WASHINGTON — The formal motions of a 19-gun salute and a wreath-laying ceremony at the Tomb of the Unknown Soldier Tuesday could not obscure the distance between Washington and Jerusalem when it comes to the terms of a nuclear deal with Iran.
“The Iranian question concerns us,” Defense Minister Moshe Ya’alon acknowledged, shortly after meeting here with US Defense Secretary Chuck Hagel. “The question of whether there will be an agreement and what that agreement is concerns us, and I spoke with them about this,” he said. “We are making our opinions known.”
The former IDF chief of general staff has had a tense relationship with the American administration, notably since he referred to US Secretary of State John Kerry earlier this year as “obsessive” and “messianic” when it comes to peace talks between Israel and the Palestinians, and privately rejected Kerry’s West Bank security proposals as unrealistic.
Evidently determined not to exacerbate those strains, Ya’alon did not harp on the diplomatic implications of the yawning gap between Israel’s hopes for a deal that will strip Iran of its capability to enrich uranium and Washington’s position that reduced enrichment and international monitoring will suffice. He carefully described his talks with Hagel and other security officials as “generally very good meetings which point to the excellent relations” between the two countries.
But Ya’alon also did not suggest that Israel and the US were any closer now to an agreed position regarding the terms of an acceptable Iran deal. The United States is one of six negotiating partners in the framework of the P5+1 talks with Iran, which face a looming November 24 deadline to either come to an agreement or hammer out terms for an extension.
Israeli officials – notably including Prime Minister Benjamin Netanyahu – have publicly stated repeatedly that Iran’s “military nuclear” capabilities must be dismantled. The US, by contrast, is reportedly willing to push a deal that would leave Iran with a proportion of its uranium-enriching centrifuges.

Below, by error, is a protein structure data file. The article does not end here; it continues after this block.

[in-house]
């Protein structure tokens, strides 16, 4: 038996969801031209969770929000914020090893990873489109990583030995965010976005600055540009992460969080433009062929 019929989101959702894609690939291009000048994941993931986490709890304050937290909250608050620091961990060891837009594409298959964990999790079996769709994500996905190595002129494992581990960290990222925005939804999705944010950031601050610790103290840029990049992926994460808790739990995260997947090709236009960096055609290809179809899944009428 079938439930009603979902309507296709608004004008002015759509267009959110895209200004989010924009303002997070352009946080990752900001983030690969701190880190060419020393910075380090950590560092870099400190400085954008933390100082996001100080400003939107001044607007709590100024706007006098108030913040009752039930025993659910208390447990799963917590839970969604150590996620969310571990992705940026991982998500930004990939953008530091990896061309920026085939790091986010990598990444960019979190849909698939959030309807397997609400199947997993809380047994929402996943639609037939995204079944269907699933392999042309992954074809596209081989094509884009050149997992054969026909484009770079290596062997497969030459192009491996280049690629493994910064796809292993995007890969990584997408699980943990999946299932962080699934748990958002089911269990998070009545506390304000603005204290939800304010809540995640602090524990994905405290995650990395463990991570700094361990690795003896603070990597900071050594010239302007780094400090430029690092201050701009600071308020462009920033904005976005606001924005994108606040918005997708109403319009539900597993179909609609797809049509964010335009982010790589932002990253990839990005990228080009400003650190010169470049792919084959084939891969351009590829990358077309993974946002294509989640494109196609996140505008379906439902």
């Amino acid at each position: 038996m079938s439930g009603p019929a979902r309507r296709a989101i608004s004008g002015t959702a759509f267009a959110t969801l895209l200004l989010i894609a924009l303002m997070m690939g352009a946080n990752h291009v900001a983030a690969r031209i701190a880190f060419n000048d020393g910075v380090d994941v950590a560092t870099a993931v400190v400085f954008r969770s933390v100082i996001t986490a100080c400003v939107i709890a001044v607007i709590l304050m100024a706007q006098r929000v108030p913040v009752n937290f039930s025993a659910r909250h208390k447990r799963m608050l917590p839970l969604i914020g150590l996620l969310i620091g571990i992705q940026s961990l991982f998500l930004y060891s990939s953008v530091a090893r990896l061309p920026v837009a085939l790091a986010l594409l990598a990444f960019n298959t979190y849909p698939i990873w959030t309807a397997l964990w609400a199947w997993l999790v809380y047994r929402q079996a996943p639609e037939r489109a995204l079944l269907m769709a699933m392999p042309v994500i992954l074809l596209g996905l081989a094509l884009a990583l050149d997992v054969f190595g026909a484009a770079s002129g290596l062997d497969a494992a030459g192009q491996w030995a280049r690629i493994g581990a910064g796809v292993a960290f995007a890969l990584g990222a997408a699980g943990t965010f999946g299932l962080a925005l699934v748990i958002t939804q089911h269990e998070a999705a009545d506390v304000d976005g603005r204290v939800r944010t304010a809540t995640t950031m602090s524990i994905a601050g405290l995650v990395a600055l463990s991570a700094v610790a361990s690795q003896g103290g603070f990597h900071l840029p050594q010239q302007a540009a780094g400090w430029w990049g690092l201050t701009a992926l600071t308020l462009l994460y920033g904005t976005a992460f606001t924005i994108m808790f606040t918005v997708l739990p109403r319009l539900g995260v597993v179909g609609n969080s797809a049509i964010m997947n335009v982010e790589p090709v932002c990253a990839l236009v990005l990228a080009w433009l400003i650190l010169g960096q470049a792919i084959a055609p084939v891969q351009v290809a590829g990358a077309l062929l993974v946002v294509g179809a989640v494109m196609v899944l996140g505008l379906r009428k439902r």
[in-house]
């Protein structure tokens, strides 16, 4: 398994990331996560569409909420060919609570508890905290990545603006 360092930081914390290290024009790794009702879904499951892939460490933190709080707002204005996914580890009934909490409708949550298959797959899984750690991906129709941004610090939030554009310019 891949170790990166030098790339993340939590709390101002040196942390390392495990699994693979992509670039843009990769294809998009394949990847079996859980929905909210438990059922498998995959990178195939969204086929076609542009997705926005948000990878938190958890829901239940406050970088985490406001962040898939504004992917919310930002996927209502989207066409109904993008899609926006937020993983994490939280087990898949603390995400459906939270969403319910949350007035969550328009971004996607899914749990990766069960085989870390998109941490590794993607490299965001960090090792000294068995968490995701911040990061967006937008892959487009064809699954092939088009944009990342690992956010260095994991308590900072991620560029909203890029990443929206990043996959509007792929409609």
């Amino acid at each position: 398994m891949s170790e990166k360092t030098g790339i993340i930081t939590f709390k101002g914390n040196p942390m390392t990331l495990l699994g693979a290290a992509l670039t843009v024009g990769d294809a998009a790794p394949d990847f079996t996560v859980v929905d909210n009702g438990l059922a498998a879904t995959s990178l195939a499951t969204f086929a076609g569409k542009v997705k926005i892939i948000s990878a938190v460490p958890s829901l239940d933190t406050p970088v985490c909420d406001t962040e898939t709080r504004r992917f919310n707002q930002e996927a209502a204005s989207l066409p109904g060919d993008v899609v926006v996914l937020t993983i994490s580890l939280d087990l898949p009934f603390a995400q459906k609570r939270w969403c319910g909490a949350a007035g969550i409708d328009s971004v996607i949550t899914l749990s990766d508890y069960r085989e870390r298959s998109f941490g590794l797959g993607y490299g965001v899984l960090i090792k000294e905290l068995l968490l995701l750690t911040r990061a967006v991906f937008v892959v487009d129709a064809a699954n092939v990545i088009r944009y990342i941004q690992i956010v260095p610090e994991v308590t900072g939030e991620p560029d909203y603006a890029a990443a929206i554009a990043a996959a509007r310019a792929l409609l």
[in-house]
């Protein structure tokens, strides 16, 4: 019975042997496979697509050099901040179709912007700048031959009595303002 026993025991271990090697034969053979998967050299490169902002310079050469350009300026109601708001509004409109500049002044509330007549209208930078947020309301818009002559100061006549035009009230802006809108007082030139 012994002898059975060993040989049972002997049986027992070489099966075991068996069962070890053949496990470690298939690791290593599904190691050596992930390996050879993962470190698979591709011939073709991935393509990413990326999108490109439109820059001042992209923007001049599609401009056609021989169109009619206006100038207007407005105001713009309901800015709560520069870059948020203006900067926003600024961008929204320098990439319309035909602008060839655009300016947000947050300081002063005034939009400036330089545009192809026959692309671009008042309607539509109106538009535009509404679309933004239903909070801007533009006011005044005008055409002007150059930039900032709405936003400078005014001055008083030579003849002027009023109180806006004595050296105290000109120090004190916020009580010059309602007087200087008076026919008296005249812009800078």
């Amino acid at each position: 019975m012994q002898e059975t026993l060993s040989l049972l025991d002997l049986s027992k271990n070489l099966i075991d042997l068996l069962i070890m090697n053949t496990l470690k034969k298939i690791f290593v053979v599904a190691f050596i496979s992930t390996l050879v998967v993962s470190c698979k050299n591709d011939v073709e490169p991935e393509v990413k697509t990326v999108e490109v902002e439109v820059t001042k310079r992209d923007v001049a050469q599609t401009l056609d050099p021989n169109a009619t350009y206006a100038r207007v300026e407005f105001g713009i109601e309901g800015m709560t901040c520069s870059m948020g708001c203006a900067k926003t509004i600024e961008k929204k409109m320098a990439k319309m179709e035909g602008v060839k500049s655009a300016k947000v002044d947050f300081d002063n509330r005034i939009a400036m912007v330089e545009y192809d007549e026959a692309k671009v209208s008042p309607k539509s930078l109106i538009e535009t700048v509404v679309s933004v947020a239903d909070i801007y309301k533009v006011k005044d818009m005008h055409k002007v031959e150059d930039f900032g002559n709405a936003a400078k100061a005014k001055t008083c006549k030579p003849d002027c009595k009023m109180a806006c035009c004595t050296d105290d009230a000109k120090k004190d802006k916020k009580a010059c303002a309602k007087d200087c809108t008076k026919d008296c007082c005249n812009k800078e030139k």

Asked whether he believes Israel could live with a centrifuge-equipped Iran following a nuclear deal, Ya’alon responded tellingly that “we have said along the way that sometimes it is better that there is no deal rather than a bad deal. “
“The question is what we are talking about – if we are talking about a number of centrifuges, why do we need to be talking about centrifuges at all? Are they talking about other aspects of the Iranian military nuclear project, such as missile technology which can carry a nuclear warhead? And what about other topics that lie outside the nuclear project, like terror?” Ya’alon added.
State Department officials involved in the negotiations have repeatedly reiterated that Iran’s other problematic policies – its support for terrorist groups like Hezbollah and Palestinian Islamic Jihad, as well as its own domestic human rights violations – are not on the table in the P5+1 negotiations. They have also said, however, that even if a nuclear deal is struck, Washington will still wait for changes regarding these other topics before normalizing relations with the Islamic Republic.
Ya’alon maintained Tuesday afternoon that “all of those topics are on the table as part of a larger vision, that we think at least, are common interests between us and the United States.”
When pressed, Ya’alon would not say that he felt at all satisfied by the US position on Iran. Instead, he emphasized that “we still haven’t concluded the visit, but it is an opportunity to express our position and our thoughts on any number of topics including those that are still being debated. There is an opportunity and a place and discussion.”
The Likud minister sought to downplay what have become frequent tit-for-tat exchanges between some Israeli ministers and the Obama administration.
Only last week, Economy Minister Naftali Bennett slammed Kerry for comments in which the secretary of state said it was imperative to restart stalled Israeli-Palestinian talks, since the conflict was helping the Islamic State recruit new members. “There wasn’t a leader I met with in the region who didn’t raise with me spontaneously the need to try to get peace between Israel and the Palestinians, because it was a cause of recruitment and of street anger and agitation that they felt –- and I see a lot of heads nodding –- they had to respond to,” Kerry said Thursday. “People need to understand the connection of that. And it has something to do with humiliation and denial and absence of dignity.”
Ya’alon, no stranger to such brawls, said that he “thought [the topic] is behind us,” but also acknowledged that “in general, there are disagreements, and we can’t always conceal them. It is better that they are carried out behind closed doors; on this visit there have been opportunities to discuss them.”
Speaking amidst rows of American war dead in Arlington National Cemetery, Ya’alon added that “we must not forget that the United States is really the State of Israel’s most important strategic ally. In every aspect, they are the leading power in the world, whether it is economically or militarily or diplomatically, and it is good that we have the opportunity to share our opinions.”
Ya’alon stressed that he believed that the core US-Israel relationship was sound. “I think that in general as I see on this visit, the relationships [are] so strong and well-based – both on shared values as well as shared interests – that I believe that we can weather these storms.”